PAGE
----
I tapped it down into place (tight enough fit so I didn't need any epoxy) and it strongly reinforced and kept them 'round'.  If you find the inlet squashed and can find a similar tube it would probably "re-round it" and also reinforce it.

k
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britinusa

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Re: Do I have an exhaust water leak?
« Reply #21 on: July 11, 2016, 03:43:34 PM »

Ron, Ken,
thanks again.

both those ideas make sense.

The Hump is on order, but I'm going to head down to the boat either Tuesday or Definitely Wednesday and cut out the old inlet hose.

Will report on inspection.

Paul
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Stu Jackson

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Re: Do I have an exhaust water leak?
« Reply #22 on: July 11, 2016, 10:34:54 PM »

............................but I'm going to head down to the boat either Tuesday or Definitely Wednesday and cut out the old inlet hose.

Will report on inspection.

Pictures, take and post them, please.  We always like to see how somebody else skins their knuckles!!!   :thumb: :clap :cry4` :D :D :D
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britinusa

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Re: Do I have an exhaust water leak?
« Reply #23 on: July 13, 2016, 11:41:16 AM »

Update.
1st! Thanks everyone!
Because of the support on this site and the volumes of experience from other owners, this job so far has been a doddle!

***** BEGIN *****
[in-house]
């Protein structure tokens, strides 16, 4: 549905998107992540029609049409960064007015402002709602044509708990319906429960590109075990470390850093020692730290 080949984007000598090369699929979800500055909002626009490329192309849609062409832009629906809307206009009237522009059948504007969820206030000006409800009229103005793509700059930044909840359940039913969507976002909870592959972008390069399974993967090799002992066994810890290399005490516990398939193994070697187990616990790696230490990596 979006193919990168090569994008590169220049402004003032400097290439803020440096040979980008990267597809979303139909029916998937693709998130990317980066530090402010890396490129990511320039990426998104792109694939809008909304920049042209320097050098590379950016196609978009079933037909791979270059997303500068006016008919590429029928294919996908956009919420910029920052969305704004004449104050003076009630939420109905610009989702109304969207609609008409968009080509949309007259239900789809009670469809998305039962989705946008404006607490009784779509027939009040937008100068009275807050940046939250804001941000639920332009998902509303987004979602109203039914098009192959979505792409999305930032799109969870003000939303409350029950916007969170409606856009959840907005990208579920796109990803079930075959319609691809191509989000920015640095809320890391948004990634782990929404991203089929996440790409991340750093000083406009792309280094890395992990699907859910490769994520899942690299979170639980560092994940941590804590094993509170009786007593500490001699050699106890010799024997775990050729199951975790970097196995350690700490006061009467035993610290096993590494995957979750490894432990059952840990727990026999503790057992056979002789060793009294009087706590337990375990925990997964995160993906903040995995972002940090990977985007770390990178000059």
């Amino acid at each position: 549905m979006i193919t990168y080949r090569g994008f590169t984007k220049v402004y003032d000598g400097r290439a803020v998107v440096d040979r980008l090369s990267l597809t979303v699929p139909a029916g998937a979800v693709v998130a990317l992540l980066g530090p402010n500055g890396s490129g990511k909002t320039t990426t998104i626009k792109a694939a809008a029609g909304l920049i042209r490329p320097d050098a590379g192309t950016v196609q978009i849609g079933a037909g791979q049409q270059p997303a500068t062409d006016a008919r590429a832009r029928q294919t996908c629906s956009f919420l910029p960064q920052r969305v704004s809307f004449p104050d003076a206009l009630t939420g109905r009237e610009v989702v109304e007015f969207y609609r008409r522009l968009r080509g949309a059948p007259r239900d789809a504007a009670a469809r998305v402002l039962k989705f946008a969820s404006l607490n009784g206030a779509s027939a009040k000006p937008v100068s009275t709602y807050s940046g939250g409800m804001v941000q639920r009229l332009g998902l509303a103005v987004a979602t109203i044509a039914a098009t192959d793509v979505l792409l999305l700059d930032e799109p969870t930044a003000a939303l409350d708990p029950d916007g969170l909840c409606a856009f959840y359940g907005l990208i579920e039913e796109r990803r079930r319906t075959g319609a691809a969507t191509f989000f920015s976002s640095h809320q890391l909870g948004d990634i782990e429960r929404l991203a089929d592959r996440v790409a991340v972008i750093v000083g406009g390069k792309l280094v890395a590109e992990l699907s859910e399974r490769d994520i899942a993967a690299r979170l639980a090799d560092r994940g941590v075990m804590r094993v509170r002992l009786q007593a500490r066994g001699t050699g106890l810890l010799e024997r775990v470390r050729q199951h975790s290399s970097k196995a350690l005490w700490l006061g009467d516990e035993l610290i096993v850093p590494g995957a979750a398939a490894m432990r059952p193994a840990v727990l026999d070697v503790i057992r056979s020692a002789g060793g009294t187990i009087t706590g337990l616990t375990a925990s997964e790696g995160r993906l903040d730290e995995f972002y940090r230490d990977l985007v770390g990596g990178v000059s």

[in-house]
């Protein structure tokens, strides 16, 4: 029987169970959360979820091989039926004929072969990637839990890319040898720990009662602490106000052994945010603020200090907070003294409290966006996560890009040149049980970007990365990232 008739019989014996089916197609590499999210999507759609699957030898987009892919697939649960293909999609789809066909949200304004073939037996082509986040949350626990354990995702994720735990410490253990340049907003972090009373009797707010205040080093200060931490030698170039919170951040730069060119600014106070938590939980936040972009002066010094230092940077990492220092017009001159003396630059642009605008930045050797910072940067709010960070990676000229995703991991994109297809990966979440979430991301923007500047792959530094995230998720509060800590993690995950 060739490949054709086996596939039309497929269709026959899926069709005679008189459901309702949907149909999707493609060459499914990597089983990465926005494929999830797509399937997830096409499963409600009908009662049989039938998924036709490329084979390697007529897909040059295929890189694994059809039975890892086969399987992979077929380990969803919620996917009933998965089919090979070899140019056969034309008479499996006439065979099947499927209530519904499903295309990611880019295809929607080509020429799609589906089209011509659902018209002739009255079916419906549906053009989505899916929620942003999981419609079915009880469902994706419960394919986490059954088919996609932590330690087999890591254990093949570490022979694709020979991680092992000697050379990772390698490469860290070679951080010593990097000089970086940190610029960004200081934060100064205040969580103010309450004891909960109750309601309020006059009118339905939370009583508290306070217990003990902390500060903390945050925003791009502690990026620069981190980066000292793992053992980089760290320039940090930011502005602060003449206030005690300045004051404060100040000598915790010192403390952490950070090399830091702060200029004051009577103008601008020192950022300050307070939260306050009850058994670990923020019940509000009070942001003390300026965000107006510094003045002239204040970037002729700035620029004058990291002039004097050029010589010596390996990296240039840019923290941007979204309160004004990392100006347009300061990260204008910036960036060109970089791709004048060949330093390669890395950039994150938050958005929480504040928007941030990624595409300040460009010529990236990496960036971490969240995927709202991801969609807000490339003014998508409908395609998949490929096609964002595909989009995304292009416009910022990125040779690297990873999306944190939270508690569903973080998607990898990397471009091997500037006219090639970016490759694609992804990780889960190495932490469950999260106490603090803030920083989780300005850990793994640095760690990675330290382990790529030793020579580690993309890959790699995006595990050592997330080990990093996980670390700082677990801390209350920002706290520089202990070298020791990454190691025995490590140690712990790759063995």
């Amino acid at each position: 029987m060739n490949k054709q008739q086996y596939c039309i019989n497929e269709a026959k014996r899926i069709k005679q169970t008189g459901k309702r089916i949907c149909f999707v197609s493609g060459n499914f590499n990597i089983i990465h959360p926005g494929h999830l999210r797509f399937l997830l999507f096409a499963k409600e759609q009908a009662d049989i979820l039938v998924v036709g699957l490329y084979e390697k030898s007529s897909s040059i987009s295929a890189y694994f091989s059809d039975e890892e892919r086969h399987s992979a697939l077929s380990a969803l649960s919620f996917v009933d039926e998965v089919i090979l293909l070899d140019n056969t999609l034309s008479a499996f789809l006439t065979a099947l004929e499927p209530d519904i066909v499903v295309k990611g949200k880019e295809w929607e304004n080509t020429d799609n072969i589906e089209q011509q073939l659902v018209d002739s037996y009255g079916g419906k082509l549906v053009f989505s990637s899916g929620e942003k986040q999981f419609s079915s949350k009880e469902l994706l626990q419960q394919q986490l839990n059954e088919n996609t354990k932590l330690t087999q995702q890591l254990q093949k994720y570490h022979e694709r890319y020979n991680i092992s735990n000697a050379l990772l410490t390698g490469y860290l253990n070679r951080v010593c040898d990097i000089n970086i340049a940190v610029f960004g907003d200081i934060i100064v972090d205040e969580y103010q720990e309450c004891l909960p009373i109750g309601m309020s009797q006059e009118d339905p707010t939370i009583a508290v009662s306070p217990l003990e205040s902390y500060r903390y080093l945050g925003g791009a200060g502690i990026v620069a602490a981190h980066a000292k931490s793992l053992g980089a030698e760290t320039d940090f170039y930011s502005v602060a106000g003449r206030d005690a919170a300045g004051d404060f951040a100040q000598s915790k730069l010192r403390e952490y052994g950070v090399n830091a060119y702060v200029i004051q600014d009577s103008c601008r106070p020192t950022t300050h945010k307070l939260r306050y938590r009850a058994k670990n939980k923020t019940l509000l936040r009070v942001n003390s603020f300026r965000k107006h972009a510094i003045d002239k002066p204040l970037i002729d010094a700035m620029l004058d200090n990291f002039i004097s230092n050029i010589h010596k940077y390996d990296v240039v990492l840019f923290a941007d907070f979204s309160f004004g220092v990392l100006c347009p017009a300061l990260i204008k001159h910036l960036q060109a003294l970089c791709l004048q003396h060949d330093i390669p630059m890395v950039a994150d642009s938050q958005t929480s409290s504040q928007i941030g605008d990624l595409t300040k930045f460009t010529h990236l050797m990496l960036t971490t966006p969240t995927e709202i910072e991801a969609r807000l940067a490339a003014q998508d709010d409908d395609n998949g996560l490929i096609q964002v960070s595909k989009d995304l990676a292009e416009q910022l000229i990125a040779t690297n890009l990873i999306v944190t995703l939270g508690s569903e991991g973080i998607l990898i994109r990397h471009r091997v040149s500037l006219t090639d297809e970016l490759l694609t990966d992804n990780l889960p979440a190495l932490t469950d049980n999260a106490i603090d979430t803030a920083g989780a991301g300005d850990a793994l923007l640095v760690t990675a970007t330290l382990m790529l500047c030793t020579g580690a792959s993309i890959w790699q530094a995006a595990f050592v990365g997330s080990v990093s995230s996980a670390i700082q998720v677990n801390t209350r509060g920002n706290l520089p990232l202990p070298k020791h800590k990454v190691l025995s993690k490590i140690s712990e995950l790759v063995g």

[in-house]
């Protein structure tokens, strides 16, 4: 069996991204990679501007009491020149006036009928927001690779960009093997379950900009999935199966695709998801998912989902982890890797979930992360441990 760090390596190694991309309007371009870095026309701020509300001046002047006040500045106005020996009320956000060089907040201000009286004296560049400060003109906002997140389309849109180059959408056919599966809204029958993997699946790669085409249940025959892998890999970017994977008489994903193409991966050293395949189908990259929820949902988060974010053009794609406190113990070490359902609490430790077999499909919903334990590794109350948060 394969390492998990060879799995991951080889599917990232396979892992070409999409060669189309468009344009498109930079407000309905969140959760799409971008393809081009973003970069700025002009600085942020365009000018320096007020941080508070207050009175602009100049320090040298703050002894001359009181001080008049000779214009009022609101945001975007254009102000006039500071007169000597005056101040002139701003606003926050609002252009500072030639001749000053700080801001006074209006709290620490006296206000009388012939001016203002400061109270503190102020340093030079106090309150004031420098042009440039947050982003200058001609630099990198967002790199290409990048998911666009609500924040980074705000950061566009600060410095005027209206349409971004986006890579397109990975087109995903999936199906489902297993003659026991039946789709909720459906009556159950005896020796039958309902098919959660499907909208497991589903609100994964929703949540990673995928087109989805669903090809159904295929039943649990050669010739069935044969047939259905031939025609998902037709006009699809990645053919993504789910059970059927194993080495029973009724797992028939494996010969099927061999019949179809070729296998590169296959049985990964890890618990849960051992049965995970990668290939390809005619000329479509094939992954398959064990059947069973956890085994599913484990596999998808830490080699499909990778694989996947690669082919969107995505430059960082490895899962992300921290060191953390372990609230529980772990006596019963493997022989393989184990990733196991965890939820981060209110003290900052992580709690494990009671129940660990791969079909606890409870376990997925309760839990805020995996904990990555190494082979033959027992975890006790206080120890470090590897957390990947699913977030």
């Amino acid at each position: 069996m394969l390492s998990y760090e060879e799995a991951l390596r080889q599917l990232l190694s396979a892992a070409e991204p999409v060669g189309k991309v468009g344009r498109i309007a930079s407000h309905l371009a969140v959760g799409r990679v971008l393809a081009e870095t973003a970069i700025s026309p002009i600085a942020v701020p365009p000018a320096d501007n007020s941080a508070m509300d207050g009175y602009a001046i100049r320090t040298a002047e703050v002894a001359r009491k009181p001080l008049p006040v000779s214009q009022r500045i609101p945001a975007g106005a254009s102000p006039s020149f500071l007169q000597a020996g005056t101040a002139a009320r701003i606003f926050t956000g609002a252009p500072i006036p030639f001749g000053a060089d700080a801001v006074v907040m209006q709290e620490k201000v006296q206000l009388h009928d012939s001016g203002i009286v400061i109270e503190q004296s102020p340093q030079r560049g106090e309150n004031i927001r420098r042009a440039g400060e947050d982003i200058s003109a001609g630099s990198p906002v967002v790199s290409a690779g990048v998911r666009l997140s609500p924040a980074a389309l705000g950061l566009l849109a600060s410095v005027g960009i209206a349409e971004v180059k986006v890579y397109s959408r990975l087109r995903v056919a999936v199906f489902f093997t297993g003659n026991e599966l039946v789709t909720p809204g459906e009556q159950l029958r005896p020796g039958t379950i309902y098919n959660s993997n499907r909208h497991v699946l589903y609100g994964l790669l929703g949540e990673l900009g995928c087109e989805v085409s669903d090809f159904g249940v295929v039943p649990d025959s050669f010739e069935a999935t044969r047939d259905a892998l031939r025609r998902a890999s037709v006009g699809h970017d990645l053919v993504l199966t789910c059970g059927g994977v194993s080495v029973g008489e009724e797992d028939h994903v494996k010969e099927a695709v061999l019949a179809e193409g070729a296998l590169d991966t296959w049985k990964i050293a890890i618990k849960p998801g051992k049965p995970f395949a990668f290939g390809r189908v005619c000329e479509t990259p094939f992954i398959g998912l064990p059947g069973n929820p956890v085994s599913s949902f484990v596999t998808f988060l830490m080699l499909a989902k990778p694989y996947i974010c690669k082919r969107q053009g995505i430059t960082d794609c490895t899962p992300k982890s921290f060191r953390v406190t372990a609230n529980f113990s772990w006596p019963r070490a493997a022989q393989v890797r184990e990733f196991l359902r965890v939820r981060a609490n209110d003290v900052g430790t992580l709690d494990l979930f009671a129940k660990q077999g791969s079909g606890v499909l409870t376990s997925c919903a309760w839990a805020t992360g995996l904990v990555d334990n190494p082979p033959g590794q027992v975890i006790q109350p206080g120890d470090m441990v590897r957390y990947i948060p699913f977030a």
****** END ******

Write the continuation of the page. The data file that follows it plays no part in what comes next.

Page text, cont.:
Step 1: Remove the hose from the Exhaust riser to the Muffer and Inspect the hose and muffler / exhaust connections.
This was really easy!

I opened the head cupboard door and taped it open to the head doorway.
Next: disconnect the hot and cold water hoses from the head sink faucet
Next: disconnect the raw water hose from the sea water strainer
Move all those hoses out of the way.

Next I removed the 4 clamps on the Muffler Inlet hose.

I used my dremel to cut a vertical slit in the middle of the tube on the outboard side of the short hose, piercing the hose. Then extended the slit up to the to of the hose being careful to just cut through the steel reinforcing wire. As I did so the tube stated to split open wider and wider. I was able to dremel my way through the top of the hose but could not get all the way down to the muffler without risk of cutting into the muffler fiber glass. So I used a sharp knife to cut through the remaining hose and the whole hose came out easily.